Her drawings caught the eye of Josiah Wedgwood who commissioned several designs from her starting in 1783. In a letter to Lady Templetown dated June 27, 1783, Josiah Wedgwood expresses: “a wish to be indulged in copying a few more such [figure] groups” in addition to what she had already lent him. She provided drawings or cut-outs in Indian paper of her designs, and William Hackwood, a sculptor employed by Wedgwood, modelled the actual reliefs to be applied on the jasperware. The etching below, now in the Victoria and Albert Museum, is based on one of Lady Templetown’s series of cut-outs on the theme of Domestic Employment. The jasperware version of this design (which is the mirror image of the cut-out) is on the teapot at the top of this post.
Emma Crewe’s designs were quite similar in inspiration to Lady Templetown’s, but much less is known about her life. She was born in 1741 and was the sister of John Crewe, a Member of Parliament and a staunch supporter of Whig party leader Charles James Fox. It is likely that these personal acquaintances played a role in Emma’s designs being used by Wedgwood, as Josiah Wedgwood was also a committed Whig.
Lady Diana Beauclerk’s designs were of a different style, although they too feature boys and cherubs at play. She was born Lady Diana Spencer in 1724 in one of Britain’s most prominent families: she was the great-granddaughter of the first Duke of Marlborough and grew up at Blenheim Palace. In 1757, she married Lord Bolingbroke, but her unhappy marriage was dissolved in 1768. That same year, she married Topham Beauclerk. The Beauclerks were part of the literary and artistic society of the time, counting among their inner circle such luminaries as Horace Walpole and Joshua Reynolds, and her life was the source of some gossip, which had been featured on this blog. Lady Diana Beauclerk died in 1808, having spent the last years of her life mostly blind and in much reduced circumstances (her husband Topham died in 1780).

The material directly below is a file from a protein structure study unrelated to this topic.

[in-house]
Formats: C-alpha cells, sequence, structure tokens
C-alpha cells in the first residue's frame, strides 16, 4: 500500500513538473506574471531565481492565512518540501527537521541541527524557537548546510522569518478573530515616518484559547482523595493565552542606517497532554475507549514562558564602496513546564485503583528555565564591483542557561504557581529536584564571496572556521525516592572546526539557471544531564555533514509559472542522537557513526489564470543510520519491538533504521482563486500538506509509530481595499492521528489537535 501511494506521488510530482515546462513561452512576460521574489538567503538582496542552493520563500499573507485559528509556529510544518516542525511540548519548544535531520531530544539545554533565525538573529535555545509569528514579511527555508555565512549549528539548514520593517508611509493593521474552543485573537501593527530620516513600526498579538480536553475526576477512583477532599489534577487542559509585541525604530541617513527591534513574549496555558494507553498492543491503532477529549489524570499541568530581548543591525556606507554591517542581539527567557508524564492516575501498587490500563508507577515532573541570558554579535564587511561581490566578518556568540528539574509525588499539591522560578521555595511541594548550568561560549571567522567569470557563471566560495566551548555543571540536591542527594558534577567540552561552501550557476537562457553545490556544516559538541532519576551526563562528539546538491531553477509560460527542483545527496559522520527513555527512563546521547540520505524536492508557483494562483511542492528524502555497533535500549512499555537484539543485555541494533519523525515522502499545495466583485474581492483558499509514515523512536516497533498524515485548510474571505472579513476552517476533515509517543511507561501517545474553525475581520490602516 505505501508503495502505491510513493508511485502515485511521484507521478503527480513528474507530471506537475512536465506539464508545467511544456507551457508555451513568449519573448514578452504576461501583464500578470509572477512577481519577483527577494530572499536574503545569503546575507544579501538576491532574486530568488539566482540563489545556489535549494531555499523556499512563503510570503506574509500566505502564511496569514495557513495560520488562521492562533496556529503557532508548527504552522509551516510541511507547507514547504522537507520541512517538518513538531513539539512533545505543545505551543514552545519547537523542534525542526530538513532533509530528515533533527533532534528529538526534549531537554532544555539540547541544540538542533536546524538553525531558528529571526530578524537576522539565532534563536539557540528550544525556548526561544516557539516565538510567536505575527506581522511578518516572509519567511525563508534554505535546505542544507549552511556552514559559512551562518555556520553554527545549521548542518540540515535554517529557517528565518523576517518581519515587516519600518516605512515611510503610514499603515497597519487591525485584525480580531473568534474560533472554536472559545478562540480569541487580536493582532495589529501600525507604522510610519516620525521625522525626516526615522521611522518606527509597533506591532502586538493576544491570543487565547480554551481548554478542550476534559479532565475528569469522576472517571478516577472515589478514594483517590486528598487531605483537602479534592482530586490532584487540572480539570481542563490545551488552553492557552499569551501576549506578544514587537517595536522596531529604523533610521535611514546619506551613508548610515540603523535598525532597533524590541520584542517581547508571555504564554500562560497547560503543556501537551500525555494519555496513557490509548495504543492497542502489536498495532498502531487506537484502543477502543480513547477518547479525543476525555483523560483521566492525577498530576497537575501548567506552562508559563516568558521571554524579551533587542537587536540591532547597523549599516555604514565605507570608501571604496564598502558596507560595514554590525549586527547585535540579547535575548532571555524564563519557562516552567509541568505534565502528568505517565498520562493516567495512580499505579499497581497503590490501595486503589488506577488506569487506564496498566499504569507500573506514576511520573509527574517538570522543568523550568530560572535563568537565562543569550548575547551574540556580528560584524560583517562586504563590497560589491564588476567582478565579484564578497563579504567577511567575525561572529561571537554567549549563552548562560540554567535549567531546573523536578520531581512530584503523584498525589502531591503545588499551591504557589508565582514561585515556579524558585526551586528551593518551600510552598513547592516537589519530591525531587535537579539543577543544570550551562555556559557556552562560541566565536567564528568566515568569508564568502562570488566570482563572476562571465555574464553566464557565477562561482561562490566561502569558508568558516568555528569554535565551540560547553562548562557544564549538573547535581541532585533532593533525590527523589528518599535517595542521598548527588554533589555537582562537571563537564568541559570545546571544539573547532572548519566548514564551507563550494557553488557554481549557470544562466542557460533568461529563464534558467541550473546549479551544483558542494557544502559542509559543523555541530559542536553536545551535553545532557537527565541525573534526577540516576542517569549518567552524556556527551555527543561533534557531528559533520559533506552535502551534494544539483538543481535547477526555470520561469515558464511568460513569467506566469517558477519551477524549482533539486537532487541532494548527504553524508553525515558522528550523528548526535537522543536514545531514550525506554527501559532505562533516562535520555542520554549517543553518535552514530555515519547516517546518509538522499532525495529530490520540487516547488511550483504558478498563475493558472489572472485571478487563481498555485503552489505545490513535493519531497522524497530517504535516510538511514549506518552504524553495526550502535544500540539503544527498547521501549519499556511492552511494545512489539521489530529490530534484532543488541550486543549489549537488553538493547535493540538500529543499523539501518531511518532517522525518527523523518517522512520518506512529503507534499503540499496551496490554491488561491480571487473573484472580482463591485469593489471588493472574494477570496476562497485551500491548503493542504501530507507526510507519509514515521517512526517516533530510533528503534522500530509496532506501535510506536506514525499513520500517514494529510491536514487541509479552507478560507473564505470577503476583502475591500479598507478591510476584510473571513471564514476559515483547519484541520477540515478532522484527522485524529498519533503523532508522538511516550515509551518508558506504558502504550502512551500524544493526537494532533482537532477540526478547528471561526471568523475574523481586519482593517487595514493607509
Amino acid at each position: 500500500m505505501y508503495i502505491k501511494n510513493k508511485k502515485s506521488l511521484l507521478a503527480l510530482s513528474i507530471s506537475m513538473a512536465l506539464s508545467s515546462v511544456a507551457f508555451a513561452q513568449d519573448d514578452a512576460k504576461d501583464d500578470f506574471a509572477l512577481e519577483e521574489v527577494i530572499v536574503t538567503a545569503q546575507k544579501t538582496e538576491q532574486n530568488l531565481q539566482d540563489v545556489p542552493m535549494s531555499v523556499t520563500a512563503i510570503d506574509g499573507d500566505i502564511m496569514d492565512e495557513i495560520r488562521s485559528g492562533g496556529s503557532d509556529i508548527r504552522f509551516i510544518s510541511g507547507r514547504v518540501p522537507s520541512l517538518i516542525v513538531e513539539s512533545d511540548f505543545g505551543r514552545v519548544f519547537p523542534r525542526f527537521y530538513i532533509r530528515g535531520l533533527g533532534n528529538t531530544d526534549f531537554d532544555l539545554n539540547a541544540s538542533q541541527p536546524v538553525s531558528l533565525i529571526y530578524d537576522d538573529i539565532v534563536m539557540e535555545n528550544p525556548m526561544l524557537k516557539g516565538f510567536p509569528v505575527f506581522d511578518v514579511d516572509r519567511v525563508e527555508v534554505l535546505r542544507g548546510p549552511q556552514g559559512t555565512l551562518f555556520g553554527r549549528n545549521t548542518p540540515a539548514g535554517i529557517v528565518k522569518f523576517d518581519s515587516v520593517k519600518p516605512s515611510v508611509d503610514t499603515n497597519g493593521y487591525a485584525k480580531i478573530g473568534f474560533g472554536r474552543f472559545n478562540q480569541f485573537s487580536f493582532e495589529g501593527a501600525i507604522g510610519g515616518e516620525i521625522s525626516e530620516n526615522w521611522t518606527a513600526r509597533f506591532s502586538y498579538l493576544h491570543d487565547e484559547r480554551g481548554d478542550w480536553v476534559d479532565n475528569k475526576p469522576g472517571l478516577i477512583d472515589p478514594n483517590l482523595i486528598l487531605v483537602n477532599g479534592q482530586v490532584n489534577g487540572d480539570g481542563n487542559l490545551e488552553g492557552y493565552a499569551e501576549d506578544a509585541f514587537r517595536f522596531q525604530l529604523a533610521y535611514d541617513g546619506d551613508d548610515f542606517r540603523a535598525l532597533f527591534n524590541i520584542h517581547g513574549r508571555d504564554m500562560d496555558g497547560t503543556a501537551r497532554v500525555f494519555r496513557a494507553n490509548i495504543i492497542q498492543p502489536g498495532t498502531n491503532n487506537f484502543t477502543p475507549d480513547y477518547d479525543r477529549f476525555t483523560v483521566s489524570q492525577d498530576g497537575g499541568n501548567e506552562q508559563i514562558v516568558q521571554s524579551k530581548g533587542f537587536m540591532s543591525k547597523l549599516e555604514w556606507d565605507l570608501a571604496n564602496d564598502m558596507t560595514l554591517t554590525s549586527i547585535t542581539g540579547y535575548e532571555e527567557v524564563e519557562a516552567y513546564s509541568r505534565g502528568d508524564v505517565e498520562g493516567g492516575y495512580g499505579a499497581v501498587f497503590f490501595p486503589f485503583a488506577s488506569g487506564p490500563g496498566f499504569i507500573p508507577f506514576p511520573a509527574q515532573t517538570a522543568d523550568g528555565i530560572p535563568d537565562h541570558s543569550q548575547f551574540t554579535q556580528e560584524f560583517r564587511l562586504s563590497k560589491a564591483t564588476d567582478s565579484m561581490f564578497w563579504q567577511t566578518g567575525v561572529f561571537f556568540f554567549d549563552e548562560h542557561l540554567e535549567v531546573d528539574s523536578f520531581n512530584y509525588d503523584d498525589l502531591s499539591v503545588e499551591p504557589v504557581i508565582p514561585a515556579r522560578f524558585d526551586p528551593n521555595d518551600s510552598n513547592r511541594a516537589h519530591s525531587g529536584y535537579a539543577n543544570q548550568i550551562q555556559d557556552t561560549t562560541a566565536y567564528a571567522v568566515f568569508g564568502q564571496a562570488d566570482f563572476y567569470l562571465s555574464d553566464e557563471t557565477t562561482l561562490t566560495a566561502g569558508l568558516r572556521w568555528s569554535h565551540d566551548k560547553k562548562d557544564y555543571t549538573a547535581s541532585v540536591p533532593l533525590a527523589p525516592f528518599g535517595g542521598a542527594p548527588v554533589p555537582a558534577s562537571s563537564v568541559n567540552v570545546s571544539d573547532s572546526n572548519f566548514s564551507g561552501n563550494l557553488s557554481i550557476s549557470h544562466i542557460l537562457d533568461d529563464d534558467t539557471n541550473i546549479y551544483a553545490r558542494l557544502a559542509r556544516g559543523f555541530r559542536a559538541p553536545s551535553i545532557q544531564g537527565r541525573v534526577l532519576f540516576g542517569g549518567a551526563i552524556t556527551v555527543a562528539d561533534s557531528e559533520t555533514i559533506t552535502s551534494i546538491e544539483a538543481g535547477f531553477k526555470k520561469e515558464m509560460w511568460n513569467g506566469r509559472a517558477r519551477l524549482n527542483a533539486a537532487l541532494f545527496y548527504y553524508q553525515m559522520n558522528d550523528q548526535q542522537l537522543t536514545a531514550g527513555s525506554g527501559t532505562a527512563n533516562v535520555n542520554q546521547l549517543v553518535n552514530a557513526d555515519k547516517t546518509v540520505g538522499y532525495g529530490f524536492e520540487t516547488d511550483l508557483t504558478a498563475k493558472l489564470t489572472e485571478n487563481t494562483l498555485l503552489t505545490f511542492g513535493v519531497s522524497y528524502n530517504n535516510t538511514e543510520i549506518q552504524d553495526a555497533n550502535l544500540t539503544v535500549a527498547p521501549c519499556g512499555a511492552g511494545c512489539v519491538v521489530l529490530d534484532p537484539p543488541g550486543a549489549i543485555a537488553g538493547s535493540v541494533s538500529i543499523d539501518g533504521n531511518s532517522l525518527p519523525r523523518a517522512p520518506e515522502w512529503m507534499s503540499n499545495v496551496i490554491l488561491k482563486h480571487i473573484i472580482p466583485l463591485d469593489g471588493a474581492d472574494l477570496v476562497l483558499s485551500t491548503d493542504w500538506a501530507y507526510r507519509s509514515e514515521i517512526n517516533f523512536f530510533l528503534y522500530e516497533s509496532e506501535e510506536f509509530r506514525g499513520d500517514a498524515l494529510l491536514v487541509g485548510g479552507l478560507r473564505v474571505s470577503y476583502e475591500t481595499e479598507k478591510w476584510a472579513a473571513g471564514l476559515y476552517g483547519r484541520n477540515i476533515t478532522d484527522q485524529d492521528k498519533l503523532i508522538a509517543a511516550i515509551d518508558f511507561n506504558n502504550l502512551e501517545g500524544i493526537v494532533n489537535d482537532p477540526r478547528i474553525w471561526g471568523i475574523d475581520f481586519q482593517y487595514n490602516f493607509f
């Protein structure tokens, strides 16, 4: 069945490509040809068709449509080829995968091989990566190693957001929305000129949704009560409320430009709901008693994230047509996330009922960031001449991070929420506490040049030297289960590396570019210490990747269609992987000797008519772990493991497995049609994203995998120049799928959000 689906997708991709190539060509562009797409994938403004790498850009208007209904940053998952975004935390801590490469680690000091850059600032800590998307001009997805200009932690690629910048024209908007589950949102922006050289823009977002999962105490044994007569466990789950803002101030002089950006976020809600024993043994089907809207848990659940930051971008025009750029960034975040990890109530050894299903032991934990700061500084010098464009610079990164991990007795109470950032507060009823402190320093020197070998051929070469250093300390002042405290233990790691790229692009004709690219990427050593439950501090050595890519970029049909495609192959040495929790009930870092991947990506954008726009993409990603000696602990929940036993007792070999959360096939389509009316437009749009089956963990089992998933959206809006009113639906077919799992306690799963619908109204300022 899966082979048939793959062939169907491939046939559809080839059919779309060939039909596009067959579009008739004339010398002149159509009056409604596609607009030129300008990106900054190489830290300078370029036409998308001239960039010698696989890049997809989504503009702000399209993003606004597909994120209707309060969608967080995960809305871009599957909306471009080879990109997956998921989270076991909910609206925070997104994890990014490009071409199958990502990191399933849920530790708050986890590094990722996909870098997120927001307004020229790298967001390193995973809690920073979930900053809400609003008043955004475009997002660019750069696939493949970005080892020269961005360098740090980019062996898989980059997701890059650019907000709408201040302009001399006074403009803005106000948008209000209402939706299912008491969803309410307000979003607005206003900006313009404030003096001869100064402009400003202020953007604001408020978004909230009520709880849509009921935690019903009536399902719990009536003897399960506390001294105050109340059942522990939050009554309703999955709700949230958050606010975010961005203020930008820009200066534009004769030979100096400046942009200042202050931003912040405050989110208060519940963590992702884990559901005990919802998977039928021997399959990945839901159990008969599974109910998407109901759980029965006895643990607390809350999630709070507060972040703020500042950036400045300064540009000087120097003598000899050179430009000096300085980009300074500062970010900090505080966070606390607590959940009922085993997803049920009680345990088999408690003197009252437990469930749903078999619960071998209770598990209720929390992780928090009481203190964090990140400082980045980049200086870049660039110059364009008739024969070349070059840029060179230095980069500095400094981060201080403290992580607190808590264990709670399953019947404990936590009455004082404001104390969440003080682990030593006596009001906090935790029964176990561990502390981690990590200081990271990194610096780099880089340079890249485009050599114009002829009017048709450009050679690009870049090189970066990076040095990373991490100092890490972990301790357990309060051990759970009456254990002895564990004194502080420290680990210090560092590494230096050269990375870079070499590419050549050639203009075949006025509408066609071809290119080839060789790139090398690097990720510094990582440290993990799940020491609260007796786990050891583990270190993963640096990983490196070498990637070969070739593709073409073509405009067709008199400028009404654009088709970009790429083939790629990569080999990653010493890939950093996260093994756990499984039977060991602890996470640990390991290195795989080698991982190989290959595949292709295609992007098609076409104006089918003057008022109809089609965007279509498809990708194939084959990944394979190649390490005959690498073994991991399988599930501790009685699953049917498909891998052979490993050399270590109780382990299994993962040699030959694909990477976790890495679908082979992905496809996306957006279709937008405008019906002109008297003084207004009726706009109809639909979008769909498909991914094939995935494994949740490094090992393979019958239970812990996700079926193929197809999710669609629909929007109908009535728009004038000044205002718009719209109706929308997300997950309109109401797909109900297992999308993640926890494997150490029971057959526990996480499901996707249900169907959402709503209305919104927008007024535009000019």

According to Beatrice Erskine’s 1903 Lady Diana Beauclerk Her Life and Work, the first contact between Lady Diana Beauclerk and Josiah Wedgwood occurred in 1780 through their mutual friend Charles James Fox.
It is likely that Josiah Wedgwood chose to hire women artists and to publicise their work because he thought that it would appeal to the market, showing a softer side than scenes inspired by the Iliad, or portrait medallions of Roman emperors. Wedgwood has reproduced Domestic Employment and Bacchanalian Boys countless times since the eighteenth century, showing the long-lasting appeal of the more feminine designs.
However, Josiah Wedgwood was ahead of his time on many social and political issues, from his commitment to the anti-slavery movement to his position in favour of the independence of the American colonies, and was involved in the latest scientific research of his time through his membership in the Lunar Society. So it is not inappropriate to think that hiring women artists may have gone beyond commercial considerations and reflected Josiah Wedgwood’s progressive positions.
For more on this topic:
- The Wedgwood Museum is part of the World of Wedgwood experience in Barlaston, Staffordshire
- Both the British Museum and the V&A have large collections of Wedgwood, including works by women designers
- The Frog Service is in the collections of the Hermitage Museum in Saint Petersburg
- The most comprehensive reference book is Robin Reilly, Wedgwood (two volumes), Macmillan & Co, 1989.
- For more on Wedgwood during and beyond the Georgian era, the Wedgwood Society of Washington, D.C. publishes a bi-monthly newsletter.